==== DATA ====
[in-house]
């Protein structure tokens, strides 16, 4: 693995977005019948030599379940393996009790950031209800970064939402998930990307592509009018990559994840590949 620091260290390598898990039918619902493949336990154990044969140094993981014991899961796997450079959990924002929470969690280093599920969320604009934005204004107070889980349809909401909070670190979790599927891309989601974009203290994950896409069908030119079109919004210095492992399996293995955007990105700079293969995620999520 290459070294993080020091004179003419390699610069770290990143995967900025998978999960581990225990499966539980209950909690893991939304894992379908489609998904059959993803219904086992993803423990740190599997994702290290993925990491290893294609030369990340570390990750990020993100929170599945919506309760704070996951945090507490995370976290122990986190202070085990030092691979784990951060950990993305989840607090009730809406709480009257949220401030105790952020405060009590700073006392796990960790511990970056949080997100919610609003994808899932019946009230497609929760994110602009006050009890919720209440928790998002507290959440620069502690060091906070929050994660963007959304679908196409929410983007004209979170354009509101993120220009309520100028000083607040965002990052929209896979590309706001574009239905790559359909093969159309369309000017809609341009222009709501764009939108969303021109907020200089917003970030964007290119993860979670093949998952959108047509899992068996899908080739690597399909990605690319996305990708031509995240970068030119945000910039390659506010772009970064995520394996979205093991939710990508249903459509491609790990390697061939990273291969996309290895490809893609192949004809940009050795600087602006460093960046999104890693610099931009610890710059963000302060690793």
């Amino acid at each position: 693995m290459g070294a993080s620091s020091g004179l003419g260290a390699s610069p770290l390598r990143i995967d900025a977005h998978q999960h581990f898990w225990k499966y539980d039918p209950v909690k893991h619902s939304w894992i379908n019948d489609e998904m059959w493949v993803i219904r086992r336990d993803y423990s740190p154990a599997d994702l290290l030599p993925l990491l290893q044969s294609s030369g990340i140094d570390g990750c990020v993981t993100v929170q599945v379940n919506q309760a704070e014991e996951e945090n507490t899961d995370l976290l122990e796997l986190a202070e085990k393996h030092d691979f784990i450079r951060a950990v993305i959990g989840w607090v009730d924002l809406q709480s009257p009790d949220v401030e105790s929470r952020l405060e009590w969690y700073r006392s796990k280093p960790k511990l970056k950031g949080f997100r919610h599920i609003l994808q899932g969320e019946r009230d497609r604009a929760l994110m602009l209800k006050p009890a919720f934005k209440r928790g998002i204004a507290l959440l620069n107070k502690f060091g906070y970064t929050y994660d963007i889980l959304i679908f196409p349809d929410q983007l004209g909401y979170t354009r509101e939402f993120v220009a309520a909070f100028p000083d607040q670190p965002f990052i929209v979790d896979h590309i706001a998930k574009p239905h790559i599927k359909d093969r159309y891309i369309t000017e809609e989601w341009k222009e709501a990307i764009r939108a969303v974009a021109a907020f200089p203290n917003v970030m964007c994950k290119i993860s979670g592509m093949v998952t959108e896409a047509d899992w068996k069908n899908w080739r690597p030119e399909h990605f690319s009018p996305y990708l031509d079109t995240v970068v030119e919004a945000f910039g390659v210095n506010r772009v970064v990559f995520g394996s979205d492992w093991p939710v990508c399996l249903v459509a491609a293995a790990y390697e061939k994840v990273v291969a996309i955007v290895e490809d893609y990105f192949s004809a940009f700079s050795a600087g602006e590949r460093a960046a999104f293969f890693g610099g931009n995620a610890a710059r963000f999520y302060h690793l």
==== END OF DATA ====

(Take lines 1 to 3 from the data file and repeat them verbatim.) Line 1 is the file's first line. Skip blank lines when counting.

[in-house]
């Protein structure tokens, strides 16, 4: 693995977005019948030599379940393996009790950031209800970064939402998930990307592509009018990559994840590949 620091260290390598898990039918619902493949336990154990044969140094993981014991899961796997450079959990924002929470969690280093599920969320604009934005204004107070889980349809909401909070670190979790599927891309989601974009203290994950896409069908030119079109919004210095492992399996293995955007990105700079293969995620999520 290459070294993080020091004179003419390699610069770290990143995967900025998978999960581990225990499966539980209950909690893991939304894992379908489609998904059959993803219904086992993803423990740190599997994702290290993925990491290893294609030369990340570390990750990020993100929170599945919506309760704070996951945090507490995370976290122990986190202070085990030092691979784990951060950990993305989840607090009730809406709480009257949220401030105790952020405060009590700073006392796990960790511990970056949080997100919610609003994808899932019946009230497609929760994110602009006050009890919720209440928790998002507290959440620069502690060091906070929050994660963007959304679908196409929410983007004209979170354009509101993120220009309520100028000083607040965002990052929209896979590309706001574009239905790559359909093969159309369309000017809609341009222009709501764009939108969303021109907020200089917003970030964007290119993860979670093949998952959108047509899992068996899908080739690597399909990605690319996305990708031509995240970068030119945000910039390659506010772009970064995520394996979205093991939710990508249903459509491609790990390697061939990273291969996309290895490809893609192949004809940009050795600087602006460093960046999104890693610099931009610890710059963000302060690793």
């Amino acid at each position: 693995m290459g070294a993080s620091s020091g004179l003419g260290a390699s610069p770290l390598r990143i995967d900025a977005h998978q999960h581990f898990w225990k499966y539980d039918p209950v909690k893991h619902s939304w894992i379908n019948d489609e998904m059959w493949v993803i219904r086992r336990d993803y423990s740190p154990a599997d994702l290290l030599p993925l990491l290893q044969s294609s030369g990340i140094d570390g990750c990020v993981t993100v929170q599945v379940n919506q309760a704070e014991e996951e945090n507490t899961d995370l976290l122990e796997l986190a202070e085990k393996h030092d691979f784990i450079r951060a950990v993305i959990g989840w607090v009730d924002l809406q709480s009257p009790d949220v401030e105790s929470r952020l405060e009590w969690y700073r006392s796990k280093p960790k511990l970056k950031g949080f997100r919610h599920i609003l994808q899932g969320e019946r009230d497609r604009a929760l994110m602009l209800k006050p009890a919720f934005k209440r928790g998002i204004a507290l959440l620069n107070k502690f060091g906070y970064t929050y994660d963007i889980l959304i679908f196409p349809d929410q983007l004209g909401y979170t354009r509101e939402f993120v220009a309520a909070f100028p000083d607040q670190p965002f990052i929209v979790d896979h590309i706001a998930k574009p239905h790559i599927k359909d093969r159309y891309i369309t000017e809609e989601w341009k222009e709501a990307i764009r939108a969303v974009a021109a907020f200089p203290n917003v970030m964007c994950k290119i993860s979670g592509m093949v998952t959108e896409a047509d899992w068996k069908n899908w080739r690597p030119e399909h990605f690319s009018p996305y990708l031509d079109t995240v970068v030119e919004a945000f910039g390659v210095n506010r772009v970064v990559f995520g394996s979205d492992w093991p939710v990508c399996l249903v459509a491609a293995a790990y390697e061939k994840v990273v291969a996309i955007v290895e490809d893609y990105f192949s004809a940009f700079s050795a600087g602006e590949r460093a960046a999104f293969f890693g610099g931009n995620a610890a710059r963000f999520y302060h690793l």